Wine Diamonds

Have you ever purchased a white wine and noticed crystals in the bottom of the bottle or a red wine that has crystals on the bottom of the cork?  Many consumers look at this as sediment, but it is not wine sediment.  It is potassium bitartrate.  A natural grape acid found in wines.  These crystals form when wine is chilled, and the acid molecules crystalize and fall out of solution.  If you have ever used cream of tartar in your kitchen, then you are familiar with these crystals.

These crystals are completely harmless and a generally a sign that the wine has not been over manipulated in the winery.  Most wines go through a process called cold stabilization that promotes this bitartrate crystallization in the winery in stainless steel tanks.  In order to do this the wine is chilled to 30 degrees F and left there for several weeks.  Once the crystals have formed, the wine is filtered off the crystals and prepared for bottling.  Another method to prevent crystallization involves using a blend of cellulose polymers added to the wine to prevent the crystallization.  These polymers disrupt the surface of the crystals preventing crystallization.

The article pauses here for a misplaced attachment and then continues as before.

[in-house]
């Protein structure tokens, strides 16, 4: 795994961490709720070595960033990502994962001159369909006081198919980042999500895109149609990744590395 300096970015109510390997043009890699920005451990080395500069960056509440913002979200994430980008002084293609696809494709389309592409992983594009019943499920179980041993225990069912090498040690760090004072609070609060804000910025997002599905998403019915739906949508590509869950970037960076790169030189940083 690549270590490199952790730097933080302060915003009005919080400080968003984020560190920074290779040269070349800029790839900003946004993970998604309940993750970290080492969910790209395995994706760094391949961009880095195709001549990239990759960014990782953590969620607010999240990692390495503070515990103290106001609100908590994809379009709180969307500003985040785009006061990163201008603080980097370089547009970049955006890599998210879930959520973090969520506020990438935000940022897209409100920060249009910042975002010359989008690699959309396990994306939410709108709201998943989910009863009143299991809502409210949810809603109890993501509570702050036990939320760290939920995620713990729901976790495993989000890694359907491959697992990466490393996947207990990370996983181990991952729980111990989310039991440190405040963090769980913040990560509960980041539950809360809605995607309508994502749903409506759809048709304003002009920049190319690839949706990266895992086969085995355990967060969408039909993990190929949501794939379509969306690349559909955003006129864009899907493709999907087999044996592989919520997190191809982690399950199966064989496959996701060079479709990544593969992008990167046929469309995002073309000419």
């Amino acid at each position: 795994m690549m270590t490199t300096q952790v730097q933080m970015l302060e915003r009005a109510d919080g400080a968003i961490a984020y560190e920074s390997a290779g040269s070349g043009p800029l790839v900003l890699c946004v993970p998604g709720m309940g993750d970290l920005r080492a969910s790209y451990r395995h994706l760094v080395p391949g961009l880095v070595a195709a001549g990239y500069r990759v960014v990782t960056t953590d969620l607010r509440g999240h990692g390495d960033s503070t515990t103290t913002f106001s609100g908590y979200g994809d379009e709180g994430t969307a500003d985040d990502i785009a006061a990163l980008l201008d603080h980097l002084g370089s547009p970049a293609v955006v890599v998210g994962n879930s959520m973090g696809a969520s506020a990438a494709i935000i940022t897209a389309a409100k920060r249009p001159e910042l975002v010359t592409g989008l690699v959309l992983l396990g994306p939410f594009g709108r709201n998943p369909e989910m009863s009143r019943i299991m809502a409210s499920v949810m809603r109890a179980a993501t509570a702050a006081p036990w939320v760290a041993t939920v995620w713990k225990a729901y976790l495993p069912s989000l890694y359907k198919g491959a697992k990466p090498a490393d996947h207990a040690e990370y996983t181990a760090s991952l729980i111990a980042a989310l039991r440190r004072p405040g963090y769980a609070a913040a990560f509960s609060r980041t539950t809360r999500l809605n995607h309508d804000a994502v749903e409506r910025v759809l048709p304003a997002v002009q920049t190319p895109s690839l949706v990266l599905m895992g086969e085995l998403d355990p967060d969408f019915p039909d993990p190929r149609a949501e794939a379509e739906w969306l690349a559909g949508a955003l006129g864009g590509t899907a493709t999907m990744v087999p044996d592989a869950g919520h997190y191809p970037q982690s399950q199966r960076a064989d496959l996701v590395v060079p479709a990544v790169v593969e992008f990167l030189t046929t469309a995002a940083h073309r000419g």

Many winemakers, including ours, skip this step, feeling that the process takes away from the delicate nuances and flavors.  In addition, there are some concerns on the environmental impact of chilling large tanks and volumes of wine for such a long period of time.  The chillers are energy hogs and pull a lot of power from the grid to keep tanks at 30 degrees.  Many of these wine tanks are outside and the chillers must work hard to combat the elements.

Winemakers are also generally against using too many additives in their wine.  Using the cellulose polymers is an acceptable way to stabilize white wine, but our winemaker just does not like adding outside products to our natural wines.  Our philosophy is to keep our wines as natural as possible.

So, if you get a bottle of wine with crystals in it, consider yourself lucky.  We like to call those wine diamonds.  This is generally a sign of a high-quality, low production wine that is sure to please.  The crystals are totally harmless.




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